Duke University is also planning to use its grant money to bridge perceived tensions between the school and the surrounding community. Duke is planning to use the money to create a center that will both conduct research and host events, which the university describes as “moderated conversations” involving members of the Duke-Durham community.

“The goal of our Duke TRHT Campus Center is to strengthen Duke University’s position as a catalyst of change in partnership with the City of Durham to help eliminate deeply rooted beliefs and societal structures that perpetuate racism,” said Provost Sally Kornbluth in a Duke Today release. Kornbluth, who said that the decision “could not be more timely,” expressed her hopes that the TRHT centers around the country would be instrumental in fomenting change.

At this stage, more specific plans as to what these programs will look like or what precisely the centers will use the money for are sparse. Some of the schools, including The Citadel, in Charleston, S.C., have yet to release statements addressing the award.

Money for the program came through grants from two foundations: the Newman’s Own Foundation and the W.K. Kellogg Foundation (WKKF). Newman’s Own donated $520,000 for a three-year collaborative initiative with WKKF to create the centers for truth and racial healing. WKKF gave an additional $399,763 to supplement.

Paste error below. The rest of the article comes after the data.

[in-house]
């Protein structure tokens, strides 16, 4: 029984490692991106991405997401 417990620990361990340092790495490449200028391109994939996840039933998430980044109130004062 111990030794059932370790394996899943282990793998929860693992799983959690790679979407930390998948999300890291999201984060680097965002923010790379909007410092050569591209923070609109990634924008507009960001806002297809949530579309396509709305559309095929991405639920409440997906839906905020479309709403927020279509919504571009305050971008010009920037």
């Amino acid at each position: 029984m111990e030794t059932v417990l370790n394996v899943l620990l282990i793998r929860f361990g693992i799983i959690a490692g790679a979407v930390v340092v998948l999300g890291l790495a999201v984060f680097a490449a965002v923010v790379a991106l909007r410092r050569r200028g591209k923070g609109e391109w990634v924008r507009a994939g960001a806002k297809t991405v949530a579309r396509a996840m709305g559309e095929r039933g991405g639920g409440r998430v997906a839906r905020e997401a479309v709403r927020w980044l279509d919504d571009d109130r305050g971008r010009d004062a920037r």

“College campuses offer a productive place to examine and confront the deeply held, and often unconscious, beliefs created by racism. The Kellogg Foundation is optimistic that AAC&U will bring together critical thinkers and our next generation of strategic leaders to help us all abandon the belief in a hierarchy of human value and transform our society for the future,” said Dr. Gail C. Christopher, senior advisor and vice president for TRHT at the W.K. Kellogg Foundation, who explained that the TRHT program helped to address the ways that racism prevented people from relating to and valuing one another.

WKKF primarily supports efforts to help children and families, providing grants for childhood development support and anti-poverty programs. It has been a regular supporter of the AAC&U, with donations in support of programs supporting racial justice stretching back more than 25 years. However, WKKF’s donations also extend to openly left-leaning groups, including the Tides Foundation and the Bill, Hillary, and Chelsea Clinton Foundation, which received nearly half a million dollars in grant money in 2017 alone.

The impact of programs such as the TRHT centers may be hard to gauge. The AAC&U addressed this issue in a Q&A aimed at helping schools craft their applications. In its answer, the AAC&U stressed that there was not “a minimum number of students a Campus Center should impact to be competitive.” Instead, it hoped that applicants would focus on impact, sustainability, and what it deemed “moving the needle.” How this will translate in practice is unclear, especially since the groups have so far shied away from a heavy reliance on data. Duke has already hastened to clarify that its programming “will not be using empirical evidence to study human variation, but rather people’s knowledge about human variation.”